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HC says calling somebody ‘bhoot, pisach’ is not cruelty, sets aside conviction of two in dowry case

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By Alok Mohit

Patna: The Patna High Court recently held that calling a person “bhoot (ghost)” and “pisach (evil spirit)” was not an act of cruelty.

While setting aside the conviction of two people in a 30-year-old dowry harassment case, Justice Bibek Chaudhuri said “in matrimonial relation, especially in failed matrimonial relations, there are incidents where both the husband and wife abuse each other saying filthy language. However, all such accusations do not come within the veil of “cruelty”.

The case, originating from a complaint filed in Nawada district by Kanhaiya Lal against Sahdeo Gupta and Naresh Kumar Gupta, alleged instances of physical and mental harassment inflicted upon Lal’s daughter over dowry demands, including a car. The trial court had convicted the accused under Section 498A of the Indian Penal Code and Section 4 of the Dowry Prohibition Act, 1961, sentencing them to rigorous imprisonment.

The court, while quashing the conviction, noted the lack of concrete evidence linking the accused to the alleged harassment and highlighted inconsistencies in the complainant’s statements. Additionally, the court cited previous Supreme Court observations regarding the misuse of dowry harassment laws.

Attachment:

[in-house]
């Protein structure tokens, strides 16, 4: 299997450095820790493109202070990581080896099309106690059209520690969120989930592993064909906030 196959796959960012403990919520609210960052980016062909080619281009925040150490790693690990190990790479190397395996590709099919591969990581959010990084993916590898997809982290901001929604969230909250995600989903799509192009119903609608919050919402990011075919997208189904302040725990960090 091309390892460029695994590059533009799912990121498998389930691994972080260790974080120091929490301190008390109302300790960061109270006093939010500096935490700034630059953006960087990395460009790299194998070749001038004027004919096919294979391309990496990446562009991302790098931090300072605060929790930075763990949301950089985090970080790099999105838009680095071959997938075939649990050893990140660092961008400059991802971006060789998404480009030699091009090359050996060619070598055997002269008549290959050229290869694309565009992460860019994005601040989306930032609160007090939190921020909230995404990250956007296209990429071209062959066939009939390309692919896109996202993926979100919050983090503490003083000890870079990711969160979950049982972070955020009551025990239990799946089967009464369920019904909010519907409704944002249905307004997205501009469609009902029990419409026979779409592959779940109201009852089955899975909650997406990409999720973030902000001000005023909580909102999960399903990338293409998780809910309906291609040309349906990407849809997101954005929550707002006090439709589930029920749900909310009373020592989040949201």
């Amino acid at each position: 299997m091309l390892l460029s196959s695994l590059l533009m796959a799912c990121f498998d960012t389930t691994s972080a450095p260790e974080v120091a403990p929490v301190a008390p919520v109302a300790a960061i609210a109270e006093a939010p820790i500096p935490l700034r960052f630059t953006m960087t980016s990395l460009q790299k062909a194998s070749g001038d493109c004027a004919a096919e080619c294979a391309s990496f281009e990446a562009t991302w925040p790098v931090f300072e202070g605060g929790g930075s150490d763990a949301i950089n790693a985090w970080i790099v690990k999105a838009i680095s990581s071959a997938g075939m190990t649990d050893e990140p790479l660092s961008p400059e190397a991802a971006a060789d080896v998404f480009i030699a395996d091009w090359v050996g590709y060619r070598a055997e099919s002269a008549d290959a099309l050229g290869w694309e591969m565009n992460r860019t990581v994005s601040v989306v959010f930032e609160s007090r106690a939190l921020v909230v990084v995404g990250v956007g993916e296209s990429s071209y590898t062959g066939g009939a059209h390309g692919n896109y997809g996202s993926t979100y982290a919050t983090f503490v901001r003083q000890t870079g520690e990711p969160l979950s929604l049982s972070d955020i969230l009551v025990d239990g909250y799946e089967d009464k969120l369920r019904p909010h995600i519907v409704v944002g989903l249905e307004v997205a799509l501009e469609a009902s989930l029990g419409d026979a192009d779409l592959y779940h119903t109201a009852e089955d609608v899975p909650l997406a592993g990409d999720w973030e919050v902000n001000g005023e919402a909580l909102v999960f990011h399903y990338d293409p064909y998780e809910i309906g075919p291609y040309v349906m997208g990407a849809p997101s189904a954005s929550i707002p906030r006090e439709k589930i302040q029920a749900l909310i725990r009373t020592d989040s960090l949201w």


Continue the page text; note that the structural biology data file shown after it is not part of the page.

Justice Bibek Chaudhuri said the Supreme Court had earlier observed: “It is a matter of common experience that most of the complaints under Section 498-A of IPC are filed in the heat of the moment over trivial issues without proper deliberations. We come across a large number of such complaints which are not even bona fide and are filed with oblique motive. At the same time, rapid increase in the number of genuine cases of dowry harassment is also a matter of serious concern.”

The court said the case appeared to stem from personal disputes between the parties involved rather than genuine instances of dowry harassment. It also questioned the reliance on statements made under Section 164 of the Criminal Procedure Code, emphasising their corroborative nature rather than substantive evidence.

In light of these observations, the court exercised its powers under Section 482 of the CrPC to quash the conviction, stating that the possibility of conviction was remote and continuation of the case would cause extreme prejudice to the accused.

Author Alok Mohit is former senior News Editor of Hindustan Times Patna and Chandigarh editions; can be contacted at 



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